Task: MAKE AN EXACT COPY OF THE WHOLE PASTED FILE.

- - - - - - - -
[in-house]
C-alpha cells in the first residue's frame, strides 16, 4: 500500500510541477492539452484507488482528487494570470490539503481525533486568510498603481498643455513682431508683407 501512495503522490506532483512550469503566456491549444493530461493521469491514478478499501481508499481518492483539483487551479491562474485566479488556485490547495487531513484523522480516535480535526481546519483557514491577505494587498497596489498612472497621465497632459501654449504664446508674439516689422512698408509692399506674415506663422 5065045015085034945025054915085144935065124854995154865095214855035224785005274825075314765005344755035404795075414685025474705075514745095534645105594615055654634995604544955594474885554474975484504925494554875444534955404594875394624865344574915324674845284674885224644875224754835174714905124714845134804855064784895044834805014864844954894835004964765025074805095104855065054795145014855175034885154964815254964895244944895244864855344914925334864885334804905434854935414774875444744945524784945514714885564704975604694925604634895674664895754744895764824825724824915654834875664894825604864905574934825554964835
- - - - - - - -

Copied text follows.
[in-house]
C-alpha cells in the first residue's frame, strides 16, 4: 500500500510541477492539452484507488482528487494570470490539503481525533486568510498603481498643455513682431508683407 501512495503522490506532483512550469503566456491549444493530461493521469491514478478499501481508499481518492483539483487551479491562474485566479488556485490547495487531513484523522480516535480535526481546519483557514491577505494587498497596489498612472497621465497632459501654449504664446508674439516689422512698408509692399506674415506663422 5065045015085034945025054915085144935065124854995154865095214855035224785005274825075314765005344755035404795075414685025474705075514745095534645105594615055654634995604544955594474885554474975484504925494554875444534955404594875394624865344574915324674845284674885224644875224754835174714905124714845134804855064784895044834805014864844954894835004964765025074805095104855065054795145014855175034885154964815254964895244944895244864855344914925334864885334804905434854935414774875444744945524784945514714885564704975604694925604634895674664895754744895764824825724824915654834875664894825604864905574934825554964835